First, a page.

Dr. E. Bruce Heilman had never met the other World War II veterans assembled at the Indiana War Memorial Plaza in Indianapolis, but the group embraced like long-lost friends.
Heilman, who is trekking 6,000 miles across 20 states on his motorcycle to raise awareness for the 70th anniversay of the end of World War II, made a stop in Indianapolis on Sunday for a wreath-laying ceremony at the World War II memorial located among the city's downtown war memorials. Heilman was joined by a group of around 10 local veterans who also served in the Pacific Theatre.
When Heilman arrived at the base of the semi-circular granite memorial, he greeted each of the men, sharing hugs and handshakes as they bonded over war stories that are now seven decades old.
"No one really understands it unless they were there and engaged," Heilman said. "We all understand each other. We’re blood buddies."
Heilman, the longtime chancellor at the University of Richmond in Virginia, was on the 28th day of a 34-day journey that will end in Washington, D.C., where he will serve as the grand marshal of the World War II section of the National Memorial Day Parade held on Memorial Day. He started in his home state of Virginia at the end of April, rode to San Diego where he went to basic training as an 18-year-old, and is now in the home stretch of his trip as he approaches the Nation's Capitol.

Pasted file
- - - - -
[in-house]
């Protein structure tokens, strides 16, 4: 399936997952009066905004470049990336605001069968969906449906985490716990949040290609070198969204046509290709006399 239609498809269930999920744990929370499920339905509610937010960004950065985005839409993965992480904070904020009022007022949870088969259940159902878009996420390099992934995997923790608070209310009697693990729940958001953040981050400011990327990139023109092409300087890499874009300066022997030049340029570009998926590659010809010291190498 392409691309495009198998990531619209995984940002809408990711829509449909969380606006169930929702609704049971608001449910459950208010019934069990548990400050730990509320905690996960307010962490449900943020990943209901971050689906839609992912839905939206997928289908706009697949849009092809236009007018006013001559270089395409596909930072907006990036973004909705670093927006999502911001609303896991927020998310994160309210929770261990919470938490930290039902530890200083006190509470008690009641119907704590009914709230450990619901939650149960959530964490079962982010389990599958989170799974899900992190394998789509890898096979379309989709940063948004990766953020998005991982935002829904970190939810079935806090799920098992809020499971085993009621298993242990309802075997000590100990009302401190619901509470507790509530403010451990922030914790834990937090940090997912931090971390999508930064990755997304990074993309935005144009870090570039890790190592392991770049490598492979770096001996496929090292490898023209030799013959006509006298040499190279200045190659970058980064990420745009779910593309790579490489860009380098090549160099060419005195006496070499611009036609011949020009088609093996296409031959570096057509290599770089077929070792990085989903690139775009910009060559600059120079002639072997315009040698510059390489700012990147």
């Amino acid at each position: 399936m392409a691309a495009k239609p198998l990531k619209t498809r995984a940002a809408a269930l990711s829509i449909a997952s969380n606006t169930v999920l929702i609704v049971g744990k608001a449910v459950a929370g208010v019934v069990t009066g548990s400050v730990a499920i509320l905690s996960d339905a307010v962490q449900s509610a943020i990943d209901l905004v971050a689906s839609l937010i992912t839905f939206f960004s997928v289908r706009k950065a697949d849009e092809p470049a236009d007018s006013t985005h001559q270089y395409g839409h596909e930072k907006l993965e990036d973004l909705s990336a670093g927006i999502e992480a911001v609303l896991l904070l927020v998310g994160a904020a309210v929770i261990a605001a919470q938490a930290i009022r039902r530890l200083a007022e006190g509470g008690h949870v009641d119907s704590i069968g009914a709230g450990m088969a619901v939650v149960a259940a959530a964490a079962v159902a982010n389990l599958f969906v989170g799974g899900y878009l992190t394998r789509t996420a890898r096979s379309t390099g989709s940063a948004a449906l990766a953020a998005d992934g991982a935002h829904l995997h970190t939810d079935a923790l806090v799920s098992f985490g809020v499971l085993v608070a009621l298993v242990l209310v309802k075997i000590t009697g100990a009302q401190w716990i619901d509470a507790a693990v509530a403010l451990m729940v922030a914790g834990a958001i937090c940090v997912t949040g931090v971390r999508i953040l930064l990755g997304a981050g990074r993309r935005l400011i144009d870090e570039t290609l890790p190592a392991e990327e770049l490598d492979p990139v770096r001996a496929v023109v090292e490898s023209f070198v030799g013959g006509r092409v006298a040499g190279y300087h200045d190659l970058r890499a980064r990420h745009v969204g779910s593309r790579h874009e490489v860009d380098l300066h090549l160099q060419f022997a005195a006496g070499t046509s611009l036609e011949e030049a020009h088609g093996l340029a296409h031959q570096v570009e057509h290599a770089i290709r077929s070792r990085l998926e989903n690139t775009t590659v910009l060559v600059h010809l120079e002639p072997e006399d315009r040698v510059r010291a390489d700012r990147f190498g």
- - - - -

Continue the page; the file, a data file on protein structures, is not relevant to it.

Buglers played "Taps" as Heilman and another Okinawa veteran laid the wreath at the memorial on Sunday. The wreath was placed at the foot of the memorial to honor the 14,000 lives lost in Okinawa, and the lives of all U.S. service men and women who have perished. Several local Gold Star families were also on hand.
"We’re celebrating the lives of those who died in battle," said Heilman, a member of Maj. Charles A. Ransom American Legion Post 186 in Midlothian, Va. "We are saying to the world, 'This is an important date, and you ought to acknowledge it and be proud of your country and be proud of the guys who died saving your county.'
"You ought to be willing to tell your children or grandchildren that it is important to rise when you are called, to stand firm for your country.'"
Dubbed the "Spirit of 45 Ride," Heilman's trip will culminate at Post 177 in Fairfax, Va. From there, he'll join the Legion Riders in their Run to the Thunder ride to Rolling Thunder, the annual Memorial Day weekend motorcycle ride that honors fallen servicemembers, former prisoners of war and warriors listed as missing in action.